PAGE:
EU Disability Parking Card: more cooperation needed

1 April 2019

On the 26 March, the Disability Intergroup held a meeting on the EU Disability Parking Card which brought together policymakers, persons with disabilities and authorities responsible for implementing it.

The Disability Parking Card is one of the most visible EU initiatives for persons with disabilities, and it is also one of the oldest ones. It was created in 1998. Taking the form of a recommendation, it is not binding and provides only for minimal harmonisation, mostly concerning the design.

The conference focused on three main points:

  • The different ways in which the Card is issued

  • Who is eligible for the Card

  • Fraudulent use and blocking of parking spaces reserved for persons with disabilities

The conference included showcase of good practices:

“Operation Enable” is an initiative that has been running in Dublin since 2007. It is run by the police and the contracted parking enforcement body but also in collaboration with the local authority, the Irish Disabled Drivers’ Association and an organisation representing wheelchair users. It is focusing on the misuse of the Card and the blocking of disabled parking spaces.

Concretely, the police used plain clothed officers to check the validity and also the name of the Card holder. By lunchtime of the first day of the campaign they had already seized 11 Cards that were used fraudulently. Over the first year they seized a total of 80 Cards, including from a lady who used the Card of a deceased relative (who passed away over 10 years ago). The most frequent misuse were family members using the Card of relatives - however, the police did not find any fake permits that had been forged or copied.

Since the beginning of “Operation Enable”, there was an increase in the number of parking tickets issued: from 2589 tickets in 2017, in 2018 it was 4138, a 60 % increase. As a result, the penalty has also risen from 80 € to 150 €.

The initiative got a lot of media coverage which also led to more hints on misuse. It has also achieved an impressive social media presence, with their twitter account having over 500 000 followers. This has helped to gain traction nationally and EU-wide, leading to a European initiative led by TISPOL (European Traffic Police Network) which will be launched on 3 December 2019.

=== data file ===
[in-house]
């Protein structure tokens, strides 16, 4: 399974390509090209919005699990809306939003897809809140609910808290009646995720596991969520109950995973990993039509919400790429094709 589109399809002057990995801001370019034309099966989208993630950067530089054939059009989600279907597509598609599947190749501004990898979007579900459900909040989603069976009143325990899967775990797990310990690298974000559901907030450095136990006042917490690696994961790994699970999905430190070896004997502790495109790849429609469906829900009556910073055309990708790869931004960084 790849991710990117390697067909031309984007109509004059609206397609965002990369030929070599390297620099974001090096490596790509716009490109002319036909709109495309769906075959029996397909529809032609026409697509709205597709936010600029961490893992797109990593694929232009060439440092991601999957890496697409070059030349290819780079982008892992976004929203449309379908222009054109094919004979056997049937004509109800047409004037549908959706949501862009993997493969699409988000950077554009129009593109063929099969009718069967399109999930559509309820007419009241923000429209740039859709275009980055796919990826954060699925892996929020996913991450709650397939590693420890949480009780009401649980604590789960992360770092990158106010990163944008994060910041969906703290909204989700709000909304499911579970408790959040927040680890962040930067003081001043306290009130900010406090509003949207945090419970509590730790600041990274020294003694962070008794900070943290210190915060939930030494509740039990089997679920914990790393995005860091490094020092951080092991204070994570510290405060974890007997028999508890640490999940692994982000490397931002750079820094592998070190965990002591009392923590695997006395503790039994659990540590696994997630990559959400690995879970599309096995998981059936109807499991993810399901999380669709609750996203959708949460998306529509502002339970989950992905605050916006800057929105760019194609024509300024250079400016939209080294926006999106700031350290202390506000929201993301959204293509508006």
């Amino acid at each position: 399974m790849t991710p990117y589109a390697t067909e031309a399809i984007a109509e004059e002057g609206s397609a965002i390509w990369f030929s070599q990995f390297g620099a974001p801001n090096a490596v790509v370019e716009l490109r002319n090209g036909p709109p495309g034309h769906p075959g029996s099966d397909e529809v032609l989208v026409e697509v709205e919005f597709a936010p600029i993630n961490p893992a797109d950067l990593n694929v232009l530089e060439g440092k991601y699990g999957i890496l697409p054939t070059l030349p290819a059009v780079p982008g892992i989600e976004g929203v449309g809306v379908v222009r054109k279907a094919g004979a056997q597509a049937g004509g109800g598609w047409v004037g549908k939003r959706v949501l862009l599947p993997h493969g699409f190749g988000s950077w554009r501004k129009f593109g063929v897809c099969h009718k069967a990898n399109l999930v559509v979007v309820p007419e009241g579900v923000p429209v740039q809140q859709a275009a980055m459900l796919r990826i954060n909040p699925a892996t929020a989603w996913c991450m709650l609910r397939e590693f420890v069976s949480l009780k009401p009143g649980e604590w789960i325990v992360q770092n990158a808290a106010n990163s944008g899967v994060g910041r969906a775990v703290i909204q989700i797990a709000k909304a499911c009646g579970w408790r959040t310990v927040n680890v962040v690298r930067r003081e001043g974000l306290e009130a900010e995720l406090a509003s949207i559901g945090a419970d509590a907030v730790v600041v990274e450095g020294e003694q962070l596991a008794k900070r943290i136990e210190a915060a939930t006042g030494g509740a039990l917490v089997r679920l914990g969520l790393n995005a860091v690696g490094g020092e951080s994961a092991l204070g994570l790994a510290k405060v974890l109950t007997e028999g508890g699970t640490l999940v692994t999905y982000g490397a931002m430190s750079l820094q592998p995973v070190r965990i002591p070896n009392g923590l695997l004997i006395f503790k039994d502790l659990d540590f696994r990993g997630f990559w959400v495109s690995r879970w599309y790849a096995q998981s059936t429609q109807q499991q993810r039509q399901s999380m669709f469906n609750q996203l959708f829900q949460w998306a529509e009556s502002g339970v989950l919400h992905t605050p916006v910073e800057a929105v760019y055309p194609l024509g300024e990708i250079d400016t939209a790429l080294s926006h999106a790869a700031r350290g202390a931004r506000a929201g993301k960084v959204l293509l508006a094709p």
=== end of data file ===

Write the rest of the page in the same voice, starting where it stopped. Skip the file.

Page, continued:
The “handi2park” system which is a free mobile application that has been developed by the government. The main reason for launching this system was the fact that 1/3 of cards that are checked in Brussels are not valid anymore.

According to Brussels law, there should be 2 PRM spaces for every 50 parking spaces but at the moment there are only 1 in 62. 6957 tickets for blocking a disabled parking spaces have been issued in 2018, on average 19 fines per day. The police can give a maximum fine of 174 € and can have the card towed; parking attendants can only charge 25 € and then report the case to police.

“Handi2park” has been used since January 2019 and already caught 259 cases of fraud in the zone of Brussels-West only. A database will support the Brussels municipalities to enforce their rules because each of the 19 municipalities has their own parking plan. There will also be a map viewer where you can see the parking spaces in the application and persons with disabilities will also be able to search for free parking spaces in real time. This can already be done via “Parking Brussels, the “on wheels” application, and soon also via the on-board computer of cars.

As a result of the meeting, EDF issues the following recommendations:

  • Further harmonize the rules on eligibility and the issuing procedure, in a form which is binding for Member States. In particular, look at the issues of the validity of the Card, penalties in case of fraud, and the criteria for receiving a Card in the first place

  • Facilitate the exchange of good practices between the national authorities, by starting a Commission working group on the subject, allowing ideas to develop on an EU level

  • Support other EU initiatives such as the EU Disability Card which cannot replace the Parking Card and but they are connected.

  • Since there seems to be a difficulty for the Card users to understand the applicable rules for using the disabled parking spaces in different Member States or even just municipalities, EDF recommends establishing a comprehensive database which gives an overview of the rules as long as they are not harmonized.

  • Even though there is a standardised model of the Card in the original Council Recommendation the design of the Card varies significantly in practice, which makes enforcement difficult. Especially in a cross-border context or in places with many tourists.

You can read the meeting report below

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